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Hotel Artwork

March 20, 2015

While some might consider Newport Beach’s hotels works of art in themselves — with their lushly landscaped lawns and beautifully designed pools, just to name some standout features — these properties take it to another level with everything from amazing 16th-century tapestries to a notable fountain.

A trip to The Resort at Pelican Hill is like taking an excursion to the museum. Art is displayed throughout the public areas, event spaces and accommodations, and guests are invited to pick up a free self-guided art and architecture tour booklet from the Concierge Gallery or to take a 45-minute guided walking tour Wednesday at 4 p.m. to learn more about the resort’s collection. Of special note: more than 120 contemporary California plein air paintings commissioned specifically for Pelican Hill (in many cases by local artists) and depicting scenes and views surrounding the resort, as well as Renaissance tapestries and antiques in keeping with the resort’s 1500s Palladian-style architecture.

The hotel even holds special arts events. Don’t miss boutique art exhibits curated by Laguna Beach’s Dawson Cole Fine Art. Held on select Thursdays, from 4-7 p.m., they feature sculptures, paintings and sketches, along with art discussions, live music and free menu tastings prepared by resort chefs (check online for exact dates).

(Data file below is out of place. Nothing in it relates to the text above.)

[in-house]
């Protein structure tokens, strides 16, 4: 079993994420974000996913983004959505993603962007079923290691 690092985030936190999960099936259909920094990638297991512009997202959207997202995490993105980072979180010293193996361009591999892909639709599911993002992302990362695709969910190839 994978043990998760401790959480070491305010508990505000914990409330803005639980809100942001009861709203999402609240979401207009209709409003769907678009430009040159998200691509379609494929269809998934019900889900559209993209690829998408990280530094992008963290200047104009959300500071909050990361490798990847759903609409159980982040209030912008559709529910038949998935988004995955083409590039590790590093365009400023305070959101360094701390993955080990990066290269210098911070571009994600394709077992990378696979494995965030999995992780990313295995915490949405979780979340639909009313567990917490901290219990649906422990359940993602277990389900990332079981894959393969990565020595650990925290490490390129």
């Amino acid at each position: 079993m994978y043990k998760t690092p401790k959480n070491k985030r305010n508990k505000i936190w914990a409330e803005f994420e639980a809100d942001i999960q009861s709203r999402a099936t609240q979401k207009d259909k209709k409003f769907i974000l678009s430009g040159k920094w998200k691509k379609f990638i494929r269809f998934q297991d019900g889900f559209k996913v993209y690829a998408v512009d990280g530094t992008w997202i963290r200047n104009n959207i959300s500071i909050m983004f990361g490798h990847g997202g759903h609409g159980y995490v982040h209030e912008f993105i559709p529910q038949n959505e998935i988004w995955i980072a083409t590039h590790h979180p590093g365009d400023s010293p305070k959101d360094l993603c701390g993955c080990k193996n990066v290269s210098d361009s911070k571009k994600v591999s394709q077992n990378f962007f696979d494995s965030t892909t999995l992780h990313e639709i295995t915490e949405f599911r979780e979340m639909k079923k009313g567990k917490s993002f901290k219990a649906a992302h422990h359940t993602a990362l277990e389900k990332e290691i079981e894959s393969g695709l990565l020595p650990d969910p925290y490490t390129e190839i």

The Fairmont Newport Beach Hotel  also has partnered with a gallery to showcase art in its public spaces, with Galerie Moderne setting up displays of 20th-century works on paper by modern European and American masters form Pablo Picasso to Andy Warhol Tuesday and Wednesday from 6-9 p.m.

pickup_31And now for a fun story of how a 30-ton, 115-year-old fountain wound up in the atrium of the Newport Beach Marriott Hotel & Spa. Fashioned in Europe in 1859 by artists E. Vittoz and I.I. Jaquet, the brass and granite fountain-sculpture that features four life-sized figures representing the arts, science, navigation and agriculture was first displayed at the 1868 Great Paris Exhibition. As the story has it, the fountain then was purchased by a wealthy Englishman and shipped to Leighton Hall in Lancashire, England, where it remained for 100 years before landing in the hands of two separate antique dealers. It was then sold to the Marriott Corp. (to Mr. Marriott himself), disassembled and shipped to the U.S. via the Panama Canal. The fountain was stored in a warehouse until construction on the Newport Beach Marriott was completed, and when it came time to re-assemble the sculpture it was discovered that several important pieces had been stolen and sold to a scrap metal firm. As luck would have it, some pieces were saved from the scrap furnace, returned and reassembled, with only the fountain’s large shells having to be recast. It made its debut at the hotel’s opening in April 1975.

Written by Visit Newport Beach

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